American readers will no doubt be familiar with the long standing trade of the bail bond companies. Non-American readers may not be so familiar with the system, in which private companies post bail for defendants in return for a fee. It is a process which is not allowed in most other countries, but it seems that it is a highly effective system in ensuring that defendants appear for their trials.
I myself had no idea about the bail bond industry until I read this article about it in the New York Times. The American Bar Association hates the practice, it seems, and given the grip of lawyers in other legal systems, it is very unlikely that the practice will be emulated elsewhere. Which is a pity; some of these American innovations have a lot going for them.
A long time ago, when I was a wee nip of a lad, my parents would keep me quiet by turning on the television and having me watch such classics as Sesame Street. Little did they know that what I was watching was not suitable for children! I know that now, because the early seasons of Sesame Street have come out on DVD and they have been given a parental advisory, no less.
The first few seasons have just been released and come with, of all things, a warning.
“These early Sesame Street episodes are intended for grownups and may not suit the needs of today’s preschool child,” the warning reads.
“Sesame was created in the ’60s, and it was a bit edgier, if you will,” said Sherrie Rollins Westin, executive vice president of Sesame Workshop.
What parent today would want their child to see kids running through a construction site or jumping on an old box spring? Scenes like the ones included on the new DVD would probably not make it into today’s program now.
“We wouldn’t have children on the set riding without a bicycle helmet,” Rollins Westin says.
And what’s that little girl doing with that man?
“In the very first episode, Gordon takes a little girl’s hand who he’s just met on the street, befriends her and takes her into his home to give her ice cream,” Rollins Westin said. “That’s something we wouldn’t do on the show today.”
And rightly so. You wouldn’t want your kids to turn out like us dreadful Generation X old fogeys, after all!
It is not widely known even in Australia that in 1808 the NSW Corps of the British Army deposed the Governor of New South Wales, William Bligh, in a coup. This is known as the ‘Rum Rebellion’, but it was not really about rum. Reading about it on Wikipedia, it is clear that Governor Bligh, a Captain in the Royal Navy, who had already endured the Mutiny on the Bounty, was not fit to govern a colony like New South Wales was at the start of the 19th Century.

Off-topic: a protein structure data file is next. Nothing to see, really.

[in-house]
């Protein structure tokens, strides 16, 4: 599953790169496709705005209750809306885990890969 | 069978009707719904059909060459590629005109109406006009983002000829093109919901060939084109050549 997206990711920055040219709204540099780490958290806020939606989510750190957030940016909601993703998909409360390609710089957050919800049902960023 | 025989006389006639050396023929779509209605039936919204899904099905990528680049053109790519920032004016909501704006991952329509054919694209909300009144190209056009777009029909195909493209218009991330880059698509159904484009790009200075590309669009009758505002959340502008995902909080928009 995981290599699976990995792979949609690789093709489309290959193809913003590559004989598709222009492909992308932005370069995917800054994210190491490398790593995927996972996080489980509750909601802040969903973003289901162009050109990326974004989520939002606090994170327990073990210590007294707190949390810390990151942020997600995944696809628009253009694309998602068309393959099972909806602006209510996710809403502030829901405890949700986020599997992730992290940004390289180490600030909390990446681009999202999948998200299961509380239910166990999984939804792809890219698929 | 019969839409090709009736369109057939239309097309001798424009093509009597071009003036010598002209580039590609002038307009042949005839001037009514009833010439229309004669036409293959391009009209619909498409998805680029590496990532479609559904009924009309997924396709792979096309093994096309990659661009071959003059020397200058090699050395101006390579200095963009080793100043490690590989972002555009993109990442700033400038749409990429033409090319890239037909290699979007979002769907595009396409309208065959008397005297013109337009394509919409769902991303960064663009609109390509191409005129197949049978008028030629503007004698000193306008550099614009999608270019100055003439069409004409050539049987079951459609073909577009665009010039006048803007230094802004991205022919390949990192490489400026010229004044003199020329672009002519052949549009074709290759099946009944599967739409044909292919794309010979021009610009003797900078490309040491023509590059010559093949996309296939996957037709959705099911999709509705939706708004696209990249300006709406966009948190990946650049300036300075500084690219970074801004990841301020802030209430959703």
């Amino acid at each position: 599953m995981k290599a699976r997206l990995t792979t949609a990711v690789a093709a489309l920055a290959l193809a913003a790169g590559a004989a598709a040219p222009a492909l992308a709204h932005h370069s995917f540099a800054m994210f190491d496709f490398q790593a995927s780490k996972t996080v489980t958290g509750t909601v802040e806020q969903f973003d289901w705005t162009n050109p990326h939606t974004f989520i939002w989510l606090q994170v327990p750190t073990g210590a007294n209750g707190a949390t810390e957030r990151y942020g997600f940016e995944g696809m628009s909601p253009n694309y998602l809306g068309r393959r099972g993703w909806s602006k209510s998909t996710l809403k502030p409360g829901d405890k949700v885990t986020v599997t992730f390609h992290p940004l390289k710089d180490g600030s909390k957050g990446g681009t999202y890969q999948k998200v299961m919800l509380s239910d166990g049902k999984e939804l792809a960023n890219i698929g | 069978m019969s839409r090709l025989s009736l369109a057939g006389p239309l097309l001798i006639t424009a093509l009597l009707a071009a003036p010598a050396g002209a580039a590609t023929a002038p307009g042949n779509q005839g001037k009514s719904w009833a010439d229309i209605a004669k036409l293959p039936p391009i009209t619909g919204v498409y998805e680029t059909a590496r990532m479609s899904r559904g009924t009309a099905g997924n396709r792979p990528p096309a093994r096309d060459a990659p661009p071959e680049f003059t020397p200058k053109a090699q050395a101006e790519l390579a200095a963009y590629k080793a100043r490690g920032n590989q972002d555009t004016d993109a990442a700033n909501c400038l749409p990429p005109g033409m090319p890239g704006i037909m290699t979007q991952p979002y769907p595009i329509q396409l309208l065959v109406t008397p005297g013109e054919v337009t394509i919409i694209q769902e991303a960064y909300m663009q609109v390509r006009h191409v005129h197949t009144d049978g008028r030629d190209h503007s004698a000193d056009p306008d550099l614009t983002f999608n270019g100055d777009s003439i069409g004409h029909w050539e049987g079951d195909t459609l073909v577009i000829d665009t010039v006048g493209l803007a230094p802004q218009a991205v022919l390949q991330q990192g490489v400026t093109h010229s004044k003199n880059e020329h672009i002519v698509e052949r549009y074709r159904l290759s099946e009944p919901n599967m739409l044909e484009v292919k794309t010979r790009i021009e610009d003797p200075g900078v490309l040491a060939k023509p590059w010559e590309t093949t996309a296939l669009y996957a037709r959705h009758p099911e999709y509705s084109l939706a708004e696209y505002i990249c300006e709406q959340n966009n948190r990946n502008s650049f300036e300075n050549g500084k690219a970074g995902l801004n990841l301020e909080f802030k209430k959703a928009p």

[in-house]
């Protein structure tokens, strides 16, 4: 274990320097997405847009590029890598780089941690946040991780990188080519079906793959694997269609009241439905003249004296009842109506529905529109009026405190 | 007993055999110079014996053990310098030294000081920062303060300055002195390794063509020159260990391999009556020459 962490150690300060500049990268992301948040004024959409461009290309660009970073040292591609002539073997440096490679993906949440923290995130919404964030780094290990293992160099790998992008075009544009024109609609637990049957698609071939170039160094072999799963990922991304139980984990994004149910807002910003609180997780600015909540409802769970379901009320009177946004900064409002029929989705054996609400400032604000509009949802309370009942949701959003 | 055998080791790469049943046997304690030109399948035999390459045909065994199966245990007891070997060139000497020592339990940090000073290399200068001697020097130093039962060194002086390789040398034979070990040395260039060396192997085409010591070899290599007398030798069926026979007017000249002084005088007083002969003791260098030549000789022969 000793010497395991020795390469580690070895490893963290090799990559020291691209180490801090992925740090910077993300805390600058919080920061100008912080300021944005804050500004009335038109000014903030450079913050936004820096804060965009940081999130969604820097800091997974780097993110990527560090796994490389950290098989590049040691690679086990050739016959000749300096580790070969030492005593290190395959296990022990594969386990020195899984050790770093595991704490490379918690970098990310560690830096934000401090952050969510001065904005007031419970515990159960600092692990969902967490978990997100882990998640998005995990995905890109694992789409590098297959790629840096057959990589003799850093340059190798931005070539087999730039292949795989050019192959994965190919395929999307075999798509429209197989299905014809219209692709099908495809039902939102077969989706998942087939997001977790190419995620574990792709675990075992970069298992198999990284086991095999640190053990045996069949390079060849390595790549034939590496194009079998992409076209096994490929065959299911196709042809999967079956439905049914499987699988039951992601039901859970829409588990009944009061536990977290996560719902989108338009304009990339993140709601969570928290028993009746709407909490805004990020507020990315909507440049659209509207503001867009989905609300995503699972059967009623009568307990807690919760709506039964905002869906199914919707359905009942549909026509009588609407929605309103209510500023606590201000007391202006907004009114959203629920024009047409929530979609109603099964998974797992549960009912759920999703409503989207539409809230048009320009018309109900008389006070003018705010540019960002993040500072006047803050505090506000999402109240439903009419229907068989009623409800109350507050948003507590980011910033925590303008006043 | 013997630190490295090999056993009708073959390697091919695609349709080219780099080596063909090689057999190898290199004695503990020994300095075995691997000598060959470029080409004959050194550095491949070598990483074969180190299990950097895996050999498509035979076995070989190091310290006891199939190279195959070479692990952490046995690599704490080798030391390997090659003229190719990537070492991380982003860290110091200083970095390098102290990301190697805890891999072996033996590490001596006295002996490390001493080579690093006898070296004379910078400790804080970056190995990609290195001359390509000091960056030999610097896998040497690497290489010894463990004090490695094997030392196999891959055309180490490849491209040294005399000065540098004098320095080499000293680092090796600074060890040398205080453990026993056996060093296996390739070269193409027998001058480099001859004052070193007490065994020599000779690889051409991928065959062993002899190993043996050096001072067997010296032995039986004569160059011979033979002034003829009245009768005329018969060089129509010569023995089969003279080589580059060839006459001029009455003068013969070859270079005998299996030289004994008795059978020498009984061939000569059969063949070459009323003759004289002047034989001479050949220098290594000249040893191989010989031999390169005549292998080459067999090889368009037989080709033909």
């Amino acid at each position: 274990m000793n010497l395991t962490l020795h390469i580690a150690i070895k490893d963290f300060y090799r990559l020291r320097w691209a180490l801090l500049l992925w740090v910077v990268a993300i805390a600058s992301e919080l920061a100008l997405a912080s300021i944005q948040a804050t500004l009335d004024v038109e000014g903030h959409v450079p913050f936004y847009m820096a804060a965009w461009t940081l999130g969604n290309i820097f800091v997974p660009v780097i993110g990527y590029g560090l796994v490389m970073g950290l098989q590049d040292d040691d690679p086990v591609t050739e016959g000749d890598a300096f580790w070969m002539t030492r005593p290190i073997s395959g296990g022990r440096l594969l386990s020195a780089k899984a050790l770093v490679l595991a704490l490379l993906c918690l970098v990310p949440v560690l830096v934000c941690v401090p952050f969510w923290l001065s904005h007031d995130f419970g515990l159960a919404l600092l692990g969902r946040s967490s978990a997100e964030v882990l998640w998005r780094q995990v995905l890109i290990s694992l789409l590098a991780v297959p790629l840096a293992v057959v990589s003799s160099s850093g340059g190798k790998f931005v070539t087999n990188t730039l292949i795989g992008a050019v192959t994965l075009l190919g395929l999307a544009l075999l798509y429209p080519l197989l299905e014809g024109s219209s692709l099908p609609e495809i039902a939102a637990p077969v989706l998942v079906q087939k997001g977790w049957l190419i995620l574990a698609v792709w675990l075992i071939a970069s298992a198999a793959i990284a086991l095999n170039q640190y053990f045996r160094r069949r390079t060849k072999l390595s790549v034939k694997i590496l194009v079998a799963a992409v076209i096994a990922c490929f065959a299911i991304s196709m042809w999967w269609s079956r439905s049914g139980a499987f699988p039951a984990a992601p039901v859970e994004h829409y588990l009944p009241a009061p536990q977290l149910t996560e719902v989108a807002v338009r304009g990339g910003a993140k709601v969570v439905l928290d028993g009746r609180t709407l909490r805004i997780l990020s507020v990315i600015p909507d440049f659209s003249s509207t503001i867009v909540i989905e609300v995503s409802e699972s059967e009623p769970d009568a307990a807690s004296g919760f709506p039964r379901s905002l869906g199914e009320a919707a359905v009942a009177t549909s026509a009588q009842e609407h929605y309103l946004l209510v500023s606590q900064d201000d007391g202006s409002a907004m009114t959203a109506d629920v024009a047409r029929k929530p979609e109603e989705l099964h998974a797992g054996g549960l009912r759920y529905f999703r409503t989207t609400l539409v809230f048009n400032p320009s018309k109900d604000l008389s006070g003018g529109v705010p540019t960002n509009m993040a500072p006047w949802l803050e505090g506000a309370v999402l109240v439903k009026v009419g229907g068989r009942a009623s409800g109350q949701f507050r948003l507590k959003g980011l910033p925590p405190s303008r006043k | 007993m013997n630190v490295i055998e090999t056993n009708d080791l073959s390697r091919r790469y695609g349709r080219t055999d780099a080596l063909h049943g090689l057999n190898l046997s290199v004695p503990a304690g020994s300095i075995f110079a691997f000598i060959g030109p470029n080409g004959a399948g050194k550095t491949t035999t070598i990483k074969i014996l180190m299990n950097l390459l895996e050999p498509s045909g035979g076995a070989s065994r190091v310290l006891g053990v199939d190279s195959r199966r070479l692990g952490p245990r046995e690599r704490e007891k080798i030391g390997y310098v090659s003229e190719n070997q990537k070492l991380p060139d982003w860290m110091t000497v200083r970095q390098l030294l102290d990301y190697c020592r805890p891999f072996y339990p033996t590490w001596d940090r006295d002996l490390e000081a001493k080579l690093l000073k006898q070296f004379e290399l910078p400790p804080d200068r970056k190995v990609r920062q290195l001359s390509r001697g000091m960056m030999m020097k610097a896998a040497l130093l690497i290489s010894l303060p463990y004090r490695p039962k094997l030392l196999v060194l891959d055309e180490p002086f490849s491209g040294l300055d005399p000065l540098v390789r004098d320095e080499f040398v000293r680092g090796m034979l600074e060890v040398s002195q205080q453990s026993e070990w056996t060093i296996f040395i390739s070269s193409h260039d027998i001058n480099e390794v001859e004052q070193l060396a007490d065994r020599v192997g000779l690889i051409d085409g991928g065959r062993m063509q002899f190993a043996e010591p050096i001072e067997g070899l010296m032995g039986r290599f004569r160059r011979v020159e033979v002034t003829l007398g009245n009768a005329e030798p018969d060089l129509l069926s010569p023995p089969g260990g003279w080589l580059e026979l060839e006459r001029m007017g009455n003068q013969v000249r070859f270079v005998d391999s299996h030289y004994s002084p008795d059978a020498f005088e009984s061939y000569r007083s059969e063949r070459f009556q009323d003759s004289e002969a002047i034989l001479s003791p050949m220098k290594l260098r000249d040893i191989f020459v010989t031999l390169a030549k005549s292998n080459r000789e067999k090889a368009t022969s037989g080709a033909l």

For there were already free settlers in New South Wales at that time, and they wanted their rights and liberties as British subjects respected. Chief among them was John Macarthur. Michael Duffy writes about the rebellion and Macarthur’s role in it here.
As for myself, since it is also Australia Day today, I am going to do the patriotic thing and toast my nation onwards- with good old Australian Rum.
In 2004 in this space, Gabriel Syme noted some disturbing revelations from an FBI translater, Sibel Edmonds. It turns out that Edmonds had, in fact, plenty more to say, but had kept her own counsel. Until now.
A WHISTLEBLOWER has made a series of extraordinary claims about how corrupt government officials allowed Pakistan and other states to steal nuclear weapons secrets.
Sibel Edmonds, a 37-year-old former Turkish language translator for the FBI, listened into hundreds of sensitive intercepted conversations while based at the agency’s Washington field office.
She approached The Sunday Times last month after reading about an Al-Qaeda terrorist who had revealed his role in training some of the 9/11 hijackers while he was in Turkey.
Edmonds described how foreign intelligence agents had enlisted the support of US officials to acquire a network of moles in sensitive military and nuclear institutions.
Among the hours of covert tape recordings, she says she heard evidence that one well-known senior official in the US State Department was being paid by Turkish agents in Washington who were selling the information on to black market buyers, including Pakistan.
The allegations, to say the least, are explosive. The FBI has denied everything, as you might expect. But a disturbing picture is emerging, and given the fairly dodgy reputation of American government officials to start with, it is not hard to believe that Edmonds, if anything, understates the scale of the dirty dealings going on between the United States and various regimes.
Equity investors are having a rough time at the moment.
All of Asia’s major stock markets plummeted on Tuesday morning, continuing a bloodbath in share prices that saw London’s FTSE 100 suffer its biggest one-day fall since the 9/11 terror attacks as fears of a worldwide recession gripped the markets.
I wonder what brought that on? Could it be that the lack of easy money going through the financial system will finally impact on company earnings? I have no idea; I don’t work in the industry. But with the bears rampant, it will be interesting and worrying to see our political lords and masters promise ‘interventions’ to ‘stabilise’ the market. Good luck with that!
The US Libertarian Party’s candidate for Kansas State House district 104 is a little bit different. Ferguson has also filed to run for President as well.
Glenn Reynolds famously declared in 2004:
Personally, I’d be delighted to live in a country where happily married gay couples had closets full of assault weapons.
This isn’t quite the same thing, but it is certainly keeping with the spirit. Good luck to Benny Lee!
(via Catallaxy Files)
The British Government does not seem to be able to keep anything secret.
Still, this is ‘only’ 600,000 people affected, which is quite modest, when you compare it to other recent fiascos.